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Water efficiency and urbanisation to cause climate change strife

Water metering and poorly constructed homes in “urban heat islands” will exacerbate the consequences of climate change for low-income and urban households, a new report has said.

The report by social policy charity the Joseph Rowntree Foundation said those living in very built up areas on a low income will feel the greatest effects of heatwaves and drought.

Low-income households will be at particular risk of “water poverty”, as water companies adopt water metering and differential pricing to incentivise greater water efficiency, in the bid to adapt to the effects of climate change.

It also found that people who live in poorly constructed homes in “urban heat islands” where built environments retain heat are more likely to be vulnerable to high temperatures.

Vulnerability to heatwaves and drought: adaptation to climate change by a team from energy and climate change consultancy AEA and the University of Surrey explores how examples of climate change adaptation in the South West of England may impact on vulnerable groups in society.

The report found that water metering could create affordability problems for some low-income households and could lead to ‘water poverty’ in some cases – where households spend 3% or more of their income on water bills.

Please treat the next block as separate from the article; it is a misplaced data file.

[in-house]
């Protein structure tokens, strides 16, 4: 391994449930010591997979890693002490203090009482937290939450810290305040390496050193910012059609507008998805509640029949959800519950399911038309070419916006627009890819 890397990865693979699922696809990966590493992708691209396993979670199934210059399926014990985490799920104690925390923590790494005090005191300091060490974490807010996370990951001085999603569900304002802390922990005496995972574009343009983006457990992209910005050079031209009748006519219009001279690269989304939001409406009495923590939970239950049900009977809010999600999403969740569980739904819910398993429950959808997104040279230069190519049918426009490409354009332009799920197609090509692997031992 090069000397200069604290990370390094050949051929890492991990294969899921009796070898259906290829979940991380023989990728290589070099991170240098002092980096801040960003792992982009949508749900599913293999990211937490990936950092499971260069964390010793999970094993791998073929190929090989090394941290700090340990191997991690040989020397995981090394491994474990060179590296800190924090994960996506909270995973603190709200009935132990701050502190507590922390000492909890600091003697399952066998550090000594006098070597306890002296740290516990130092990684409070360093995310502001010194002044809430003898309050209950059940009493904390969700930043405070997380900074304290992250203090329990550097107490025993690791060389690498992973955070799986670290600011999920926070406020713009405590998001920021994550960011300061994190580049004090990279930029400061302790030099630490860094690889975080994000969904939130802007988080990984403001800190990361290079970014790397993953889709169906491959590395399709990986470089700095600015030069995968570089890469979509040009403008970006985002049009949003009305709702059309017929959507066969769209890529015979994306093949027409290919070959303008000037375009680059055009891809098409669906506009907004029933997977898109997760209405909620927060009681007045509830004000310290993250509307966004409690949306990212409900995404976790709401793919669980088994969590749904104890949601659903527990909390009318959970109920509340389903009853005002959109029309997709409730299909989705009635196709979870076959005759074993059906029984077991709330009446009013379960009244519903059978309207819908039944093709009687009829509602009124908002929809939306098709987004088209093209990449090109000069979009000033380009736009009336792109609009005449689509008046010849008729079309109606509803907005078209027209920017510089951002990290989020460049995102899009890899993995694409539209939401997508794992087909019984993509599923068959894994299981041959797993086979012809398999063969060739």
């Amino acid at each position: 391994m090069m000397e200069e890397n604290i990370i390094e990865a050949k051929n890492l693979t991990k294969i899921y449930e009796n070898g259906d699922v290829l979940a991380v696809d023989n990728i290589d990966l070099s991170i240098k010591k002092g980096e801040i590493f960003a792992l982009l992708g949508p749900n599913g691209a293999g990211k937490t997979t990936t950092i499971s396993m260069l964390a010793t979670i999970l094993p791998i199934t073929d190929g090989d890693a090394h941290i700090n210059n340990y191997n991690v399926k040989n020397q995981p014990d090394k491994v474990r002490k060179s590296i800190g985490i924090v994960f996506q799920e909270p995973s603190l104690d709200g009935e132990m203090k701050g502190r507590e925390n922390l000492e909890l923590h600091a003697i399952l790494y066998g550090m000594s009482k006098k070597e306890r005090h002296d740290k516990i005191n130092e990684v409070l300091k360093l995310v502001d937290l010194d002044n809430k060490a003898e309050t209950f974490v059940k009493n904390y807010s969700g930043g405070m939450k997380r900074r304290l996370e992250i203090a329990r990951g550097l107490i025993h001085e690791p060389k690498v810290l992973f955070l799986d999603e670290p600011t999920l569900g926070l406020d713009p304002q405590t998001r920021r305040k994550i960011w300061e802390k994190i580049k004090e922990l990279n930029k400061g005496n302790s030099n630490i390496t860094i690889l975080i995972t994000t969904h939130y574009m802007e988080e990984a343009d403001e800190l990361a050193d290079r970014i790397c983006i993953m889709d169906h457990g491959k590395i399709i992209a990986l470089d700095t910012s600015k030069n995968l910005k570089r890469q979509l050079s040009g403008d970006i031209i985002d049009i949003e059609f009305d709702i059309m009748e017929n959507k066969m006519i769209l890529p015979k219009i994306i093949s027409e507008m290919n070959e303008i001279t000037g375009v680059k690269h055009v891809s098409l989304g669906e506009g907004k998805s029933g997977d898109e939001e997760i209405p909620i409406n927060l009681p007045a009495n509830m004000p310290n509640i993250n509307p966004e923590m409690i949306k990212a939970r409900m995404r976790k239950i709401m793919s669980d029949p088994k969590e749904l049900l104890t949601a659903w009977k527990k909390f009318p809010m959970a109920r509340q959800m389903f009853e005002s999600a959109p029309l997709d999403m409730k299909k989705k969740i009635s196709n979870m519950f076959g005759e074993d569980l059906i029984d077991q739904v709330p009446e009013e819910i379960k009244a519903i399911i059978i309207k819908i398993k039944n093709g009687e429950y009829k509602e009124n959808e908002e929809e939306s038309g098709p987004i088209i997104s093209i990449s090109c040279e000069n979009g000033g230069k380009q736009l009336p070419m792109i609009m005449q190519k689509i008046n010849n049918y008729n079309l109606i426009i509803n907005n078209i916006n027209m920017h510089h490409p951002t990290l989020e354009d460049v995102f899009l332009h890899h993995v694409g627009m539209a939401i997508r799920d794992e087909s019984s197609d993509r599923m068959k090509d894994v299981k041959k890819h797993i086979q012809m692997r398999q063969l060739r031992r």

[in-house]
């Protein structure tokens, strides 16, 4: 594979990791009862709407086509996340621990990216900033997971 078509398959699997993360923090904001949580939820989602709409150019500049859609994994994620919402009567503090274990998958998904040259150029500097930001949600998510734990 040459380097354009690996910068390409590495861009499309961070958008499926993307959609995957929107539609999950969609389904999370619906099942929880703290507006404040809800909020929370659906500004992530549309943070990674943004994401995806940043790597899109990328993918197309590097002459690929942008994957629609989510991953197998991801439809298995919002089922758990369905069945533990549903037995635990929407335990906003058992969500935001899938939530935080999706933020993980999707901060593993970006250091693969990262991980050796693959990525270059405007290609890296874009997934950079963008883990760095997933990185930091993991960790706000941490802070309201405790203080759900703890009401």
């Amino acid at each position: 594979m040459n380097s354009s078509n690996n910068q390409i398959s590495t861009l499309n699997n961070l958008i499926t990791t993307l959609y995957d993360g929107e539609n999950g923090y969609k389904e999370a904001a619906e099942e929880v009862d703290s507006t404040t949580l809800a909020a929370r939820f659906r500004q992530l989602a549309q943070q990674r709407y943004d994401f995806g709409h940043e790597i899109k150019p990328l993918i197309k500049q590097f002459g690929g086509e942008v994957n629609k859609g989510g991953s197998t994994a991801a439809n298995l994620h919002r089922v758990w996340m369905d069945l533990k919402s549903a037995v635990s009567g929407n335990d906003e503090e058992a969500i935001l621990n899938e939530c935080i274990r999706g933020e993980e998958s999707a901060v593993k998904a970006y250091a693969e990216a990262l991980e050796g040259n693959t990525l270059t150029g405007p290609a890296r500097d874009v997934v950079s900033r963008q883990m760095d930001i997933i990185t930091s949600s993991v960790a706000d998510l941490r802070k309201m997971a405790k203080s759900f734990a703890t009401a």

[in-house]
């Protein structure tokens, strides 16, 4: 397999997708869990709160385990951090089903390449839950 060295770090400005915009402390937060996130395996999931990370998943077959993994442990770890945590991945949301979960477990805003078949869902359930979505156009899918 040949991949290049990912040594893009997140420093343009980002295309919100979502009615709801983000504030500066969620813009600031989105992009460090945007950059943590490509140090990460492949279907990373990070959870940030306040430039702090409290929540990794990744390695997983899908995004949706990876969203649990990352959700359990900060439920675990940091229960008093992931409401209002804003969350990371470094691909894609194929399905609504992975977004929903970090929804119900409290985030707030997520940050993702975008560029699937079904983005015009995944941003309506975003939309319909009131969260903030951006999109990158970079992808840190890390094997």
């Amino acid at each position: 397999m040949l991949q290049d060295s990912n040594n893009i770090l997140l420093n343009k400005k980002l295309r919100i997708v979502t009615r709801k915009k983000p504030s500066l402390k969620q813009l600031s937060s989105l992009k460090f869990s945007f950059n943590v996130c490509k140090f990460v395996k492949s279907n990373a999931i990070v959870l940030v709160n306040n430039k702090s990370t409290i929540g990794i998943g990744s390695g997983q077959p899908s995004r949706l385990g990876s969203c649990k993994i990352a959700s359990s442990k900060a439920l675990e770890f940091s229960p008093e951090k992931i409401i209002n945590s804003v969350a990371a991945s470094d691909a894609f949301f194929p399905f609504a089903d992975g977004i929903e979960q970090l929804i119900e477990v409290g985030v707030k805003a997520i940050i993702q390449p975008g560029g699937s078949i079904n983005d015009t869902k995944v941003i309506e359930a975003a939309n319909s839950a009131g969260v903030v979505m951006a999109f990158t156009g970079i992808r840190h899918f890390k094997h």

Water affordability is a particular problem for the south west where bills are on average 43% higher than the rest of the country, the report said.

AEA lead report author Magnus Benzie said: “Some tariffs can put unfair pressure on households that cannot reduce their water consumption, either because of household size, medical needs or an inability to invest in water efficient appliances.”

The report also said impacts of high temperatures will be felt most in urban areas, particularly neighbourhoods prone to the “urban heat island” effect where the built environment retains more heat than in surrounding, more rural areas.

“As the UK becomes more urbanised, this increases society’s exposure to high temperatures,” said the report.

The UK does not have a history of significant impacts from high temperatures; the threat is relatively new and poorly understood. Climate change is expected to increase the frequency, duration and intensity of heatwaves in the UK.

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